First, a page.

Reaction to Branstad 2010

Democrats held a news conference immediately following Terry Branstad’s media event at Des Moines University on Friday afternoon.  Tyler Olson, a state representative from Cedar Rapids, offered up this, describing his “trip” from Cedar Rapids to Des Moines on Friday:

I got in the car this morning and it was 2009  and when I got here it was 1982 all over again.  I feel like I got in the ‘way back’ machine. I was six years old in 1982 which kind of shows the amount of time that’s passed between now and then.”

Olson graduated from Cedar Rapids Washington High School in 1994, the year Branstad ran for and won his fourth term as Iowa’s governor.

Democrats also posted some information on their “Iowa Knows Better” website. listing the taxes Branstad raised when he was governor.  And Governor Chet Culver, a Democrat who intends to seek a second term in 2010, launched a campaign commercial on Friday, too.

Christian Fong of Cedar Rapids, a Republican candidate who announced in July that was running for governor, issued a response:

“In the campaign ad that Governor Culver began airing today he talks about his “choice” to cut spending, rebuild the state and to take the tough medicine of today.   The “choice” Governor Culver fails to mention is his choice to sign budgets over the last two years that have grown state government by a rate that was clearly unsustainable. At the end of the day, ultimately it was Governor Culver’s choices that brought us to this point.  Iowa voters will have a choice next November to choose fresh leadership and I look forward to being that alternative.”

As for the Republicans candidates responding to Branstad’s (nearly official) candidacy, Chris Rants of Sioux City has been hammering Branstad for several weeks.  Bob Vander Plaats was the only candidate to issue a statement on Friday, though, after Branstad’s announcement.  Read the Vander Plaats statement below.


SIOUX CITY – Republican gubernatorial candidate Bob Vander Plaats issued the following statement concerning former Gov. Terry Branstad’s likely entry into the 2010 primary field:

“I can’t imagine anyone who has followed this long process throughout the summer and now into the fall is surprised by Governor Branstad’s decision today to resign from Des Moines University to continue his move toward an official candidacy. While those who have encouraged Governor Branstad to run have been focused firmly on Iowa’s past, I look forward to continuing my conversation with Iowans about our future. Whether we go forward, as I propose, or somehow seek to return to a seemingly happier past, one thing is clear: Iowa cannot afford to remain stuck where it is right now under Chet Culver.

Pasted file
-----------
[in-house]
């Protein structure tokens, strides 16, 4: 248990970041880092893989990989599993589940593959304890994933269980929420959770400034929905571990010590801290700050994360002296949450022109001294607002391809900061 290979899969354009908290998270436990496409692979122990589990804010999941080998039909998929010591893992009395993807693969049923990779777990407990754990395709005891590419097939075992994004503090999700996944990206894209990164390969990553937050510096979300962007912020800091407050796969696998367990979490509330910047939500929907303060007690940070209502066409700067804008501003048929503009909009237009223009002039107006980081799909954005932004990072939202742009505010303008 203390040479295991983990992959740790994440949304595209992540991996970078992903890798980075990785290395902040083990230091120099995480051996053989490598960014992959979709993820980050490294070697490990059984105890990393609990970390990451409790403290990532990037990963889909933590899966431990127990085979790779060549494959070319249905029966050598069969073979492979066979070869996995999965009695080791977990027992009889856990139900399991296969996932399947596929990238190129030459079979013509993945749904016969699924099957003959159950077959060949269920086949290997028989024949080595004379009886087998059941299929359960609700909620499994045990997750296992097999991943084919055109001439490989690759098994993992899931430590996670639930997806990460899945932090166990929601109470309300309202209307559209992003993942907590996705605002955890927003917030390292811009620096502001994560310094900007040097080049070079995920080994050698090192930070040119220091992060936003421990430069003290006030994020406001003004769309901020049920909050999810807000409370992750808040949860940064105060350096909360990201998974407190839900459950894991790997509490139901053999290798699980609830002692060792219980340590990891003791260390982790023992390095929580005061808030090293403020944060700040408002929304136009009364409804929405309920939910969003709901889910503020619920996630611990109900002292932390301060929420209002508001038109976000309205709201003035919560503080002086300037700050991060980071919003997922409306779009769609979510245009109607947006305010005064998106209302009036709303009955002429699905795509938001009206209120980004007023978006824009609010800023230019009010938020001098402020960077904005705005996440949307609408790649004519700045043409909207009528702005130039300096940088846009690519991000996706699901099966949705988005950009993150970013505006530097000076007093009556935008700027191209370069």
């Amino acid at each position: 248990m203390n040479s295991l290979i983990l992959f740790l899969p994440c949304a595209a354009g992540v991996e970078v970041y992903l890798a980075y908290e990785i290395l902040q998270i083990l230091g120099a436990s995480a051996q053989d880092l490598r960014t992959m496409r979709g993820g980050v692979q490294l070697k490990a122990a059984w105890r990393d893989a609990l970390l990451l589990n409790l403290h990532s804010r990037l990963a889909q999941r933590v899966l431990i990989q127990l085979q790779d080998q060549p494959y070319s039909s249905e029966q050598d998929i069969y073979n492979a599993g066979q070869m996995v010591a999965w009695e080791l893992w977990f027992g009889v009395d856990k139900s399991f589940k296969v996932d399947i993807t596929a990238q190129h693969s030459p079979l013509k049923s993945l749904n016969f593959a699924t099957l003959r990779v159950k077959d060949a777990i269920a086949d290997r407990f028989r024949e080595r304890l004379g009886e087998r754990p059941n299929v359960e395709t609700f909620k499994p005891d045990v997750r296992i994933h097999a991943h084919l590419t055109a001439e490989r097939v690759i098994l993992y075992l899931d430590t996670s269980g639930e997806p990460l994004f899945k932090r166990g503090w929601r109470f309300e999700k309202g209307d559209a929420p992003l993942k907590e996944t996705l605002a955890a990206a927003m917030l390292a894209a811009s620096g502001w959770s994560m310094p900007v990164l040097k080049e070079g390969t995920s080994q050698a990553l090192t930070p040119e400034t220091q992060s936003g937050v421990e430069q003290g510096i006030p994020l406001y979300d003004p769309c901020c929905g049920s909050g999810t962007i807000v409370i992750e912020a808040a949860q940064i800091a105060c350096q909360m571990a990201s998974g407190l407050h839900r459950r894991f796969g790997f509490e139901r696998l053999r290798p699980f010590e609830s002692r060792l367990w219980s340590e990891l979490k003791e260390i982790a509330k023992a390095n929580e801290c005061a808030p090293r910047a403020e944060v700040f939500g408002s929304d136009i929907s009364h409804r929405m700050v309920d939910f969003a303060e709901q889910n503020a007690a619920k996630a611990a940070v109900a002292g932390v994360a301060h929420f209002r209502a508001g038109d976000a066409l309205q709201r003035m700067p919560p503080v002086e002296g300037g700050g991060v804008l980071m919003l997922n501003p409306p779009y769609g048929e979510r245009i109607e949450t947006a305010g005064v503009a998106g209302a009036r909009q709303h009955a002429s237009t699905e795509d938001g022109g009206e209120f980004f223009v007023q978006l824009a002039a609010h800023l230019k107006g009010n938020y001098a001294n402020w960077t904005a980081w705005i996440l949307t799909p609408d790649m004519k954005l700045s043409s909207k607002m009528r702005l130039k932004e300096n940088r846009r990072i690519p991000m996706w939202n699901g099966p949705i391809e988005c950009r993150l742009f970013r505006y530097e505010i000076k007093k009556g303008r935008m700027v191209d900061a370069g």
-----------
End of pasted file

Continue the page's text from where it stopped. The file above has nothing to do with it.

“I said during my official announcement that I’m in this race to be a transformational governor who limits the size of government, reforms our tax structure to make Iowa far more competitive, sets our education system on course to become the world’s leader, and demands excellence from every dollar we spend on public services.

“I entered the race so Iowans will have a governor who makes sure our state will be a bridge to anywhere and a place where the top companies in the world want to locate, grow and thrive.  I entered the race to create a vibrant economy that can only come as a result of having a governor who energetically defends our right-to-work laws and reforms a tax structure and regulatory system that has thwarted business growth for too long.

“I’m running for governor because we must balance the state budget without tax increases and set us back on firm financial footing.  I have the courage, determination and ability to get that job done because I’ve been a turnaround CEO with front-line experience in education and human services, which are the two largest areas of our state budget.  I’m running for governor to reduce the tax burden on Iowans instead of increasing it as we’ve seen happen for so many years as the Culver administration and its predecessors have steadily grown the size of government. I’m running for governor to oppose the relentless expansion of gambling across our state, which started in the 1980s and continues today.

“I’m running so Iowa will have a governor who stands up for true conservative principles. I’m running so Iowa will finally have a governor who supports a culture of life from conception to natural death, and so I can appoint a lieutenant governor who is as passionate about that foundation of society as I am.

“Today’s announcement by Gov. Branstad does nothing to change the reasons for my candidacy.  I look forward to an open and honest debate of the issues during what will certainly be a most interesting and lively primary campaign. So, let me be absolutely clear about this: My name will be on the June 8, 2010 Republican gubernatorial primary ballot no matter who is in the race.”

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About O.Kay Henderson

O. Kay Henderson is the news director of Radio Iowa.